There are so many things we have yet to understand about the animal kingdom it makes you wonder how much we know about it after all. Therefore, ZME Science will present to you one animal each month; one animal that really makes yo go “what ?!”. There’s no connection to the month itself, no order whatsoever. In March, it was the mimic octopus, and now in April it’s (drum noise)… the Siberian Salamander.
The Siberian Salamander, Salamandrella keyserlingii measures from 9 to 12.5 cm in length, lays 200-250 eggs per season. However, what they’re really known for is their ability to “freeze up”, when facing temperatures of up to (or… down to) -45 degrees Celsius. It’s still unknown for how long they can mantain this state, but it’s been documented that they can last for a few decades.
The Siberian Salamander is the only species of its kind that lives in the Arctic circle, an environment that is totally against such organisms. However, evolution found away here still; whenever facing dangerously low temperatures, it replaces the water in its body with “anti freeze” chemicals.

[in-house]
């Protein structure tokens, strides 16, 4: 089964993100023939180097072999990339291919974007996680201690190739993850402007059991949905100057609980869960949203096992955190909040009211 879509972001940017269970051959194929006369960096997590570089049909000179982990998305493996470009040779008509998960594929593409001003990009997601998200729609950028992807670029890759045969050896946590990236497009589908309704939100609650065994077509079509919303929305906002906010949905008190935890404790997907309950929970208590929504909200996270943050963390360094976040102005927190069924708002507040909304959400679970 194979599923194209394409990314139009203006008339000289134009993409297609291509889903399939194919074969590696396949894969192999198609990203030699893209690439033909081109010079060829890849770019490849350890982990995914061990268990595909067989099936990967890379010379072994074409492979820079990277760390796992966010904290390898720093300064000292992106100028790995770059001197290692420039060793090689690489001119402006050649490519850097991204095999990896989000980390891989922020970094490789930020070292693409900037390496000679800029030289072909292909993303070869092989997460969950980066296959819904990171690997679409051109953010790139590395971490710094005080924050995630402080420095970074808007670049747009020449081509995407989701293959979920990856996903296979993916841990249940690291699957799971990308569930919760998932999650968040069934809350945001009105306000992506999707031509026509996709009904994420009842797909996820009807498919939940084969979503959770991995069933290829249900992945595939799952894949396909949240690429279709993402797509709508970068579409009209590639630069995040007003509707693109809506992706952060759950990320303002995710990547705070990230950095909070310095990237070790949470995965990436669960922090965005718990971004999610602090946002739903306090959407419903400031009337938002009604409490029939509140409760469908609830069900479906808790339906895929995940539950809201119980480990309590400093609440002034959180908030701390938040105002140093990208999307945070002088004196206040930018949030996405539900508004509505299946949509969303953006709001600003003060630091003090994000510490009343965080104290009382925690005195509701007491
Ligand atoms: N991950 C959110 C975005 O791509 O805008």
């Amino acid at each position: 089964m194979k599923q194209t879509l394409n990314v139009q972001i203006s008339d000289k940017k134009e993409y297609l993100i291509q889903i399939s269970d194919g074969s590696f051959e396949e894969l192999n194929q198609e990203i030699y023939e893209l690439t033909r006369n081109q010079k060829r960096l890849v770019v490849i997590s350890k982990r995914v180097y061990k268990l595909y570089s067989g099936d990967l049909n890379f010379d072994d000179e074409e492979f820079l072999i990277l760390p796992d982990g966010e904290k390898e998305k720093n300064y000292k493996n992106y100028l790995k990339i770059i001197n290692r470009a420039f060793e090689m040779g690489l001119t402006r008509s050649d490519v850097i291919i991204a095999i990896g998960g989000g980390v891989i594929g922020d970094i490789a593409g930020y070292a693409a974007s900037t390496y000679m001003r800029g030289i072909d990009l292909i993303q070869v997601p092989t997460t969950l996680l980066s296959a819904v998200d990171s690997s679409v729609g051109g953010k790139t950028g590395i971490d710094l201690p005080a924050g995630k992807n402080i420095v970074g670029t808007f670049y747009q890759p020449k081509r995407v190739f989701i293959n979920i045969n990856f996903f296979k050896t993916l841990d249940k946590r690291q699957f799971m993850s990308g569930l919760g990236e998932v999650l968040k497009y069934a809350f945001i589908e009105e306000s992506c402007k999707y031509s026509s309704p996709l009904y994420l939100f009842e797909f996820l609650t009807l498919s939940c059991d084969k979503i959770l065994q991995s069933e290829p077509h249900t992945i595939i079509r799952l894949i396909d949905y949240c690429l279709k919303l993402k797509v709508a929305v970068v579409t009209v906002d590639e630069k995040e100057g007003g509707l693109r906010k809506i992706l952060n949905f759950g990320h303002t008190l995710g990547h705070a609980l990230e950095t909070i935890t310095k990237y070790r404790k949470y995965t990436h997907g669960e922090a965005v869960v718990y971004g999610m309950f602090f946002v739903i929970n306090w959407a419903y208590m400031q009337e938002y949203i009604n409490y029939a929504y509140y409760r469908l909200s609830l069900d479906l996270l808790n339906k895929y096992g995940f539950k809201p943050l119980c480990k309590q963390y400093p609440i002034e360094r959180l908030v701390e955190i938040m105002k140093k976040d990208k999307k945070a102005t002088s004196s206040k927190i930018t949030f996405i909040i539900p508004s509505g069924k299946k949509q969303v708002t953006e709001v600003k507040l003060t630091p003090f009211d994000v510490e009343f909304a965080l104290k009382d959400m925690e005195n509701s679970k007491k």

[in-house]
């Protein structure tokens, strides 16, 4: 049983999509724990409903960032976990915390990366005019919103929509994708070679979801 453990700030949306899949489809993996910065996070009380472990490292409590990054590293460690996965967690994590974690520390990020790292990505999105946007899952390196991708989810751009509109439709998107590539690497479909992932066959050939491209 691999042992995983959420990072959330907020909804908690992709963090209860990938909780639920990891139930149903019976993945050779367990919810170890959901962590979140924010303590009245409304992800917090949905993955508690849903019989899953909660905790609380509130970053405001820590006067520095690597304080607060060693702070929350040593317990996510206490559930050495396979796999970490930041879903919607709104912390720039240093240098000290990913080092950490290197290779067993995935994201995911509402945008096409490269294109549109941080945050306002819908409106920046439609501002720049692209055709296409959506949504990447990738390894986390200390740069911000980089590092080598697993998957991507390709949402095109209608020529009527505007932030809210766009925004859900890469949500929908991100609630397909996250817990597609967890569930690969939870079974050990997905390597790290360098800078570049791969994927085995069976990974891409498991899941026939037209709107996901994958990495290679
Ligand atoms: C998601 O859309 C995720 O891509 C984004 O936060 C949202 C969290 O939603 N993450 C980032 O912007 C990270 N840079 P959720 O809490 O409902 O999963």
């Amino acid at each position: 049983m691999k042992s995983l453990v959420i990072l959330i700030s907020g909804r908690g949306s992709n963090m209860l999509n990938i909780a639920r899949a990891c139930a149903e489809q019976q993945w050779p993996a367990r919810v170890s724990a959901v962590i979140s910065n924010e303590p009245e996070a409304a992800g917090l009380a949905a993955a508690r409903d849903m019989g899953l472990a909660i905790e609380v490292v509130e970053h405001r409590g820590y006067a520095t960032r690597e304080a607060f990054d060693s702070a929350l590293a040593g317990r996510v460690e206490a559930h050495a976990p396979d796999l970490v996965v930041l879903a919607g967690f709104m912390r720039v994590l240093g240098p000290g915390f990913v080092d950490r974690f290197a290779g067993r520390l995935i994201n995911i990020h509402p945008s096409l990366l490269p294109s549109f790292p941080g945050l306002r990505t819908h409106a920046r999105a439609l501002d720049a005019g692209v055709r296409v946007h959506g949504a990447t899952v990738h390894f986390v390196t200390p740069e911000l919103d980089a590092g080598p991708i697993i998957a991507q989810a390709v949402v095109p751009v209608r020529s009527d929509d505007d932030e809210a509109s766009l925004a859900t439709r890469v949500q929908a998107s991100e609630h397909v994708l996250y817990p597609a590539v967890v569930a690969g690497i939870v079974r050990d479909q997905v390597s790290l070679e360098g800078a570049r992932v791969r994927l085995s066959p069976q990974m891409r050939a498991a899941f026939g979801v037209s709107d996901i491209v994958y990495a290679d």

Basically, after a few years, being frozen under meters of ice, if the right conditions appear, it can just thaw, get up and move along. However, the exact mechanism is totally unknown.
“Sudden frost is a serious problem for the Siberian salamander. It needs time to adapt to the cold and produce the ‘antifreeze’ chemicals that replace water in blood and cells and protect tissues from damage by sharp ice crystals. Some animals use glucose, glycerol and related compounds to protect them from freezing in this way. The exact mechanism in the Siberian salamander is not known.”, says Eugene Potapov, a researcher who has studied the siberian salamander.
There are “science legends” that Siberian salamander can survive in the frost for centuries, but so far, this has not been proven; researchers are still looking into the mechanisms that allow it to achieve this amazing state, so it’s likely that a pretty accurate period of time should be laid down.Enjoyed this story? Like ZME Science on facebook: